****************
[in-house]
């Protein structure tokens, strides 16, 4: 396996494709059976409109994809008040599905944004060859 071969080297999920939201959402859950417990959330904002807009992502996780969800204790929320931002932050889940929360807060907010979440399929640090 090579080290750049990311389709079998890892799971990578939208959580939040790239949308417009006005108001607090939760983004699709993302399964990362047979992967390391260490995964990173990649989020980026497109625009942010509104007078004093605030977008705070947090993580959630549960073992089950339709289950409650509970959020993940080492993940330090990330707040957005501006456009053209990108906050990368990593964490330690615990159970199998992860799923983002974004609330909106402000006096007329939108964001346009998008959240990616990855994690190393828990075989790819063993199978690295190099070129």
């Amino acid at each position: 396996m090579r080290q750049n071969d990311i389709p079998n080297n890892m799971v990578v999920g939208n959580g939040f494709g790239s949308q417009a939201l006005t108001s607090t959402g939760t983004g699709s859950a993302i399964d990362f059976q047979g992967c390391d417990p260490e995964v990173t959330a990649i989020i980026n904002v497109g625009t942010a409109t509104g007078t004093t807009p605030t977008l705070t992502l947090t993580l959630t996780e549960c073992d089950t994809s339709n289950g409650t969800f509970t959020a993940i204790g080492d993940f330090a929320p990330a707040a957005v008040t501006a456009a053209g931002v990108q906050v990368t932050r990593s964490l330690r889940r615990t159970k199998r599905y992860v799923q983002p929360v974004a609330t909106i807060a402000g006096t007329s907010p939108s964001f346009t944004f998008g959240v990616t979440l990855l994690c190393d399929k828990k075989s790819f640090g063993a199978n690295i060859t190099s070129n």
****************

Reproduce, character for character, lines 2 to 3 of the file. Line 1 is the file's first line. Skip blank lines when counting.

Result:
């Protein structure tokens, strides 16, 4: 396996494709059976409109994809008040599905944004060859 071969080297999920939201959402859950417990959330904002807009992502996780969800204790929320931002932050889940929360807060907010979440399929640090 090579080290750049990311389709079998890892799971990578939208959580939040790239949308417009006005108001607090939760983004699709993302399964990362047979992967390391260490995964990173990649989020980026497109625009942010509104007078004093605030977008705070947090993580959630549960073992089950339709289950409650509970959020993940080492993940330090990330707040957005501006456009053209990108906050990368990593964490330690615990159970199998992860799923983002974004609330909106402000006096007329939108964001346009998008959240990616990855994690190393828990075989790819063993199978690295190099070129």
């Amino acid at each position: 396996m090579r080290q750049n071969d990311i389709p079998n080297n890892m799971v990578v999920g939208n959580g939040f494709g790239s949308q417009a939201l006005t108001s607090t959402g939760t983004g699709s859950a993302i399964d990362f059976q047979g992967c390391d417990p260490e995964v990173t959330a990649i989020i980026n904002v497109g625009t942010a409109t509104g007078t004093t807009p605030t977008l705070t992502l947090t993580l959630t996780e549960c073992d089950t994809s339709n289950g409650t969800f509970t959020a993940i204790g080492d993940f330090a929320p990330a707040a957005v008040t501006a456009a053209g931002v990108q906050v990368t932050r990593s964490l330690r889940r615990t159970k199998r599905y992860v799923q983002p929360v974004a609330t909106i807060a402000g006096t007329s907010p939108s964001f346009t944004f998008g959240v990616t979440l990855l994690c190393d399929k828990k075989s790819f640090g063993a199978n690295i060859t190099s070129n």